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How Europe’s data privacy reform could cost Australian business


How Europe’s data privacy reform could cost Australian business


By Dan Jerker B. Svantesson

With the amendments to Australia’s privacy law coming into force, it is only natural that our attention is firmly focused on the domestic privacy scene at the moment. However, perhaps the bigger challenge for Australian businesses will come from abroad.

With a slow but steady pace, the European Union’s data privacy reform moves forward. One of its key features is that violations of the forthcoming Data Protection Regulation can result in fines of up to 2-5% of the offending company’s annual global turnover – a serious amount of money for most Australian businesses.

Having introduced its trailblazing data protection Directive in 1995, the EU is now looking to modernise its privacy law through a regulation that will harmonise the law across Europe. Several parts of the proposal have been controversial. and progress has been slow since the proposal was first released in January 2012. However, in a European Commission Memo released at the end of January, it was suggested that we may see an agreement on the data protection reform before the end of this year.

Dealing with Europe

So why should Australians care about a new law being introduced on a struggling market on the other side of the world? For the Australian business community, the answer lies in the effect the EU law may have in Australia. The EU has specifically stated that one aim of the reform is to ensure that companies based outside Europe will have to apply the same rules as European companies when they do business on the European market.

Any Australian business offering goods or services to EU residents in the EU will need to take account of the regulation. Similarly, any Australian organisation that processes the personal information of EU residents in the context of “the monitoring of their behaviour”, such as through internet tracking, are required to abide by the proposed EU law. And failure to comply may as mentioned have serious implications.

This also means that an Australian business which happens to sell something to a customer in the EU on a one-off basis must comply with the entire Data Protection Regulation.

Levelling the playing field?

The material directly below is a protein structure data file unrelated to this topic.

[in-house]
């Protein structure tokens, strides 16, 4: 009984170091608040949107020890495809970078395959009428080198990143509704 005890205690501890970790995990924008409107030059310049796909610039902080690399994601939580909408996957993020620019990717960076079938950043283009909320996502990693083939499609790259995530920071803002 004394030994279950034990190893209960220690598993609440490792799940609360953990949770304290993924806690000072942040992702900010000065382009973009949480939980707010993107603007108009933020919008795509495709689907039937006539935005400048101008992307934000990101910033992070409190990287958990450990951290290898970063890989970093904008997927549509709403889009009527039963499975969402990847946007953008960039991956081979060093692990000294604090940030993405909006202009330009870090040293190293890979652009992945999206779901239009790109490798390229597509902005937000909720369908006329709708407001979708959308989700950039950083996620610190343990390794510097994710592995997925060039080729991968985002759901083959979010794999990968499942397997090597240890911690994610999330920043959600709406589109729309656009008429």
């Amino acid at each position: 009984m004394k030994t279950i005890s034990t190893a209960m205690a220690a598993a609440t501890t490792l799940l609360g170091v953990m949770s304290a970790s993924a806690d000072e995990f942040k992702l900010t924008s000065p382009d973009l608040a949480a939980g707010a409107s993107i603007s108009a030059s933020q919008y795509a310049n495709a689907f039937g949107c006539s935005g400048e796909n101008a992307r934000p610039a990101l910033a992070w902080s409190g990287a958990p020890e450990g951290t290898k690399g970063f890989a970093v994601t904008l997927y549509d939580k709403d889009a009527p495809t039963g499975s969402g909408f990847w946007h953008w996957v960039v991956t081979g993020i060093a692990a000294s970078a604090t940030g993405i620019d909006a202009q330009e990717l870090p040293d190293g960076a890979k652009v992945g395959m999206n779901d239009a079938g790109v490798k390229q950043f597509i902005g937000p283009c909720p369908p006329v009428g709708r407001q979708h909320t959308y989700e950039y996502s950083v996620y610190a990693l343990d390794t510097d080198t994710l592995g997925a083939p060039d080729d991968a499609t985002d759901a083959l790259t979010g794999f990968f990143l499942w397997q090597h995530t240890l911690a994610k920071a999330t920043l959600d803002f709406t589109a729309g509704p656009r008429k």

In a March 4 speech, European Commission Vice-President, Viviane Reding, stressed that the proposed Data Protection Regulation “is about creating a level playing-field between European and non-European businesses. About fair competition in a globalised world.”

This argument does not lack merit. However, the idea that the regulation’s wide reach creates a “fair competition in a globalised world” is questionable. In fact, complying with the complex EU data privacy law is likely to be prohibitively expensive for small and medium sized non-EU businesses interacting on the European market on an irregular basis. The result will be that only large foreign businesses, and foreign businesses that do not care about complying with EU law, will be able to afford to enter the European market.

Improved data privacy protection is to be welcomed, but the problem is one of nuance. The proposed EU data privacy Regulation contains many different types of rules; some are aimed at preventing privacy abuse. Such rules are common in privacy laws around the world. There is of course nothing unreasonable about Australian companies wishing to benefit from the European market having to abide by EU law protecting against misuse of personal information.

But other rules are burdensome and require changes to business structures. For example, it seems absurd that an Australian organisation with some limited interaction with EU residents also has to implement potentially costly administrative measures as appointing a Data Protection Officer. Such rules should only apply to businesses that have a substantial presence on the European market.

The solution is obvious. Australia should encourage the EU to adopt more sophisticated rules as to when the proposed regulation applies outside the EU so as to avoid this type of all-or-nothing situation. We need to see the EU distinguish between the types of privacy rules it applies to everyone who deals with EU residents, and those rules that only apply to businesses substantially engaging on the European market.

But then again, Australia also takes an all or nothing approach in our privacy law – so maybe we should start the revolution on home soil.

The Conversation

Dan Jerker B. Svantesson is an ARC Future Fellow (project number FT120100583) and receives funding from the Australian Research Council. The views expressed herein are those of the author and are not necessarily those of the Australian Research Council.

This article was originally published on The Conversation.
Read the original article.


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